Spanish Town Mardi Gras Parade



Spanish Town Mardi Gras Photo 04

Spanish Town is a quirky little neighborhood with narrow streets lined with historic homes located in downtown Baton Rouge. It is the oldest neighborhood in Baton Rouge, first settled by Spanish and Canary Islanders around 1805, just two years after the Louisiana Purchase was signed. It was the first neighborhood we looked at when we decided to move down South, but nothing is ever for sale because the people who live there love it and never want to leave.

The annual Spanish Town Mardi Gras parade (running since 1981) is the most famous of all Baton Rouge parades and rolls on the Saturday before Mardi Gras day. I swear, there must have been at least ten thousand people in attendance this year, even in the pouring rain. The parade’s symbol is the flamingo, and there were flamingo’s everywhere!

Spanish Town Mardi Gras Photo 01

Spanish Town Mardi Gras Photo 02

Spanish Town Mardi Gras Photo 03

Spanish Town Mardi Gras Photo 05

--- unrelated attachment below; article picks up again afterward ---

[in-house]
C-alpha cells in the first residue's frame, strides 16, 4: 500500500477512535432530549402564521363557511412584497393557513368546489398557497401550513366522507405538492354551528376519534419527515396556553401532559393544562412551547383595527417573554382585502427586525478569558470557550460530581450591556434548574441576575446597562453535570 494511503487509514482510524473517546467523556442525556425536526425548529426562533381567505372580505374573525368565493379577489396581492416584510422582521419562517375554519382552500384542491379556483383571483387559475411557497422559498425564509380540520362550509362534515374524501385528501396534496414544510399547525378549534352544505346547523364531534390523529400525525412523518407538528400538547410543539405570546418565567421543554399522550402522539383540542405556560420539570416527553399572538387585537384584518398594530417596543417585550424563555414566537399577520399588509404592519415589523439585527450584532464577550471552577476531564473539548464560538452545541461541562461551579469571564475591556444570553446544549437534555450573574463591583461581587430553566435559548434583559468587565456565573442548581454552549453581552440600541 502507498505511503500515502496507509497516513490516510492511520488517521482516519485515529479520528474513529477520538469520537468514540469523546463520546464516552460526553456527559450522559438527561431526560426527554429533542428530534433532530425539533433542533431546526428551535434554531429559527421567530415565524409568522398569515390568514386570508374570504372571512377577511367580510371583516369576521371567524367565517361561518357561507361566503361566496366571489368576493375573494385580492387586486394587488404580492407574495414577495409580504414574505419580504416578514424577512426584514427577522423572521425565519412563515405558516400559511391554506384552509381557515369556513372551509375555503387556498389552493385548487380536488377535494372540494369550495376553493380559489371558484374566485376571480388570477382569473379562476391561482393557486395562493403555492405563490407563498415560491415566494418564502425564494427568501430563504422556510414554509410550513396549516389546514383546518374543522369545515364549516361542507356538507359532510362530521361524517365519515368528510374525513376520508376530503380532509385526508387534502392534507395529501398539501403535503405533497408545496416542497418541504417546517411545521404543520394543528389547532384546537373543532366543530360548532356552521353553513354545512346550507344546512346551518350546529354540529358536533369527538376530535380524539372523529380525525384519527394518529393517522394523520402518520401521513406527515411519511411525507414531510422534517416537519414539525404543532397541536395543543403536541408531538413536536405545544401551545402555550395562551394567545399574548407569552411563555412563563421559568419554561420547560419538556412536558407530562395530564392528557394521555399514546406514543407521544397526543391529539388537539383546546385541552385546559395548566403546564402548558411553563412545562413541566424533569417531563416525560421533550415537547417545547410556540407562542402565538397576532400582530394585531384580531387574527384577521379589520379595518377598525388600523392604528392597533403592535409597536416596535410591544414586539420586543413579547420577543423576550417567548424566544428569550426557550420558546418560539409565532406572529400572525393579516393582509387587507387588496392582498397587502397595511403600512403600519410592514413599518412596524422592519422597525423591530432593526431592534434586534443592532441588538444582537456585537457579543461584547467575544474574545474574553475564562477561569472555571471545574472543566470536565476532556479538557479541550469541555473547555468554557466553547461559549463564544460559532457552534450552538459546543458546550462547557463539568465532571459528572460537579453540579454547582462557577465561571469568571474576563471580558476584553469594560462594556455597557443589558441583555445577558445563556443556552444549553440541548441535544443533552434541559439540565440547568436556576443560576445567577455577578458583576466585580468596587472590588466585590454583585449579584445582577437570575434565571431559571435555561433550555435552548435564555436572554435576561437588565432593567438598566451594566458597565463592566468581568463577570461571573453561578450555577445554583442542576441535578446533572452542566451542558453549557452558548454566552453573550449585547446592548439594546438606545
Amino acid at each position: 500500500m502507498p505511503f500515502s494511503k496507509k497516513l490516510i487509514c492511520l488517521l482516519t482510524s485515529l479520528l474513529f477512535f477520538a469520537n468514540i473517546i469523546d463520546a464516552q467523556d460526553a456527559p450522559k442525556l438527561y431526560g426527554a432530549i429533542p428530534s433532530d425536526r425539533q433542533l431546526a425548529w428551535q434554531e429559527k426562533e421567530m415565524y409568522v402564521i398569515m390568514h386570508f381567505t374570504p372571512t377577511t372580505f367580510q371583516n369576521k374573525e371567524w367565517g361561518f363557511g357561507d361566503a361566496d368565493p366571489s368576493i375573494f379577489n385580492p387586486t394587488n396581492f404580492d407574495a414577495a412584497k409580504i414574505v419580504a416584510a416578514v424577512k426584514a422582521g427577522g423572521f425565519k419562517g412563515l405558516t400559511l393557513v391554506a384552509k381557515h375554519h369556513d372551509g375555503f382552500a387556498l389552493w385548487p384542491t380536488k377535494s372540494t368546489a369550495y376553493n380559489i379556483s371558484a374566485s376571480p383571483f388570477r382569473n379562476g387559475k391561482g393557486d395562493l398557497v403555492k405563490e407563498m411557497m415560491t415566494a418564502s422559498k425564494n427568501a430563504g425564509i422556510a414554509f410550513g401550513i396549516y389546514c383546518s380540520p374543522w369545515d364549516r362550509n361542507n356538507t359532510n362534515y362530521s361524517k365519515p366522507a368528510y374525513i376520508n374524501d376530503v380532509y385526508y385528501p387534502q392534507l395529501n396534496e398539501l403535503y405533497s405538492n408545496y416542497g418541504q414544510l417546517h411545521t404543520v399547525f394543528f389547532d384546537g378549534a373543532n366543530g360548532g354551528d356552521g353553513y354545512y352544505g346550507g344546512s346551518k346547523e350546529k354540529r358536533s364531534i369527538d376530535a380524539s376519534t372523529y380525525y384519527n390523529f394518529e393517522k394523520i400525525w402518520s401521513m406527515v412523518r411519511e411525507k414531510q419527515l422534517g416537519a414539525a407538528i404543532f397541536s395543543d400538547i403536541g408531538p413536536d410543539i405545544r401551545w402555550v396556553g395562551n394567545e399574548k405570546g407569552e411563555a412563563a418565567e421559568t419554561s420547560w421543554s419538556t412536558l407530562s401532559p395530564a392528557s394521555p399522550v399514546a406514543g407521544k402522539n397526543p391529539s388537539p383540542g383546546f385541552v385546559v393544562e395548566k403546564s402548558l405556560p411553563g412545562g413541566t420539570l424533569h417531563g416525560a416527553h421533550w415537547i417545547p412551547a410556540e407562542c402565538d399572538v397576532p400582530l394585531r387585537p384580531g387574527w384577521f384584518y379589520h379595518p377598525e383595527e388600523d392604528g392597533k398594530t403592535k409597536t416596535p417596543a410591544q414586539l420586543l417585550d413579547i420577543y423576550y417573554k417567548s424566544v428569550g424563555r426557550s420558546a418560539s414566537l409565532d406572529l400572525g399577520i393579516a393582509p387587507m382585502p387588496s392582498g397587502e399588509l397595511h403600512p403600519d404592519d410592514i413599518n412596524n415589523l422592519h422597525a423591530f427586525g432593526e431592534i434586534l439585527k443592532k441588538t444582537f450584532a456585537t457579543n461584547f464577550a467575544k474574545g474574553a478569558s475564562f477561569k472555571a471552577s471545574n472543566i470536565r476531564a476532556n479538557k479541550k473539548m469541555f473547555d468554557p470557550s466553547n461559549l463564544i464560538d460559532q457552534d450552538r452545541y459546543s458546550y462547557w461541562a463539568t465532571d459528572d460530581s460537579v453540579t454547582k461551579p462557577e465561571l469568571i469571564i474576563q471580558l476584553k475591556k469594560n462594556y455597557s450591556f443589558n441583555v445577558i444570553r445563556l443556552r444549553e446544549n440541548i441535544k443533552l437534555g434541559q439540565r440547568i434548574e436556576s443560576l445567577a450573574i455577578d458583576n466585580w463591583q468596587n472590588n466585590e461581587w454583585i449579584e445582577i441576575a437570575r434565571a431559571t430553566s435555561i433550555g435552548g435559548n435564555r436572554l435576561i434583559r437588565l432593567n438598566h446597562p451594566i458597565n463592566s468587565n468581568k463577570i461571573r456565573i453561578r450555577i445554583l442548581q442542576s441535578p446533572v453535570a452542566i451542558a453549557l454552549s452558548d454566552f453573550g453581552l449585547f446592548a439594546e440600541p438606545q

Spanish Town Mardi Gras Photo 06

Spanish Town Mardi Gras Photo 07

Spanish Town Mardi Gras Photo 08

Spanish Town Mardi Gras Photo 09

Spanish Town Mardi Gras Photo 10

Spanish Town Mardi Gras Photo 11

Spanish Town Mardi Gras Photo 12

Old State Capitol Building



Old State Capitol

I wandered around a bit this morning and ended up at the Old State Capitol building. It was built in 1847 in the Gothic Revival style and was designed to look like a medieval castle (complete with turrets). It was torched during the Civil War but was refurbished and now serves as a museum of political history.

The writer, Mark Twain wasn’t a fan of the look.

He said, “It is pathetic enough, that a whitewashed castle, with turrets and things–materials all ungenuine within and without, pretending to be what they are not– should ever have been built in this otherwise honorable place; but it is much more pathetic to see this architectural falsehood undergoing restoration and perpetuation in our day, when it would have been so easy to let dynamite finish what a charitable fire began, and then devote this restoration-money to the building of something genuine.”.

Below is a mason’s mark from the cornerstone, a shot from the staircase, and some picts from the Huey Long exhibit.

Old State Capitol Mason's Mark
Old State Capitol Ceiling
Huey Long
Huey Long Statue

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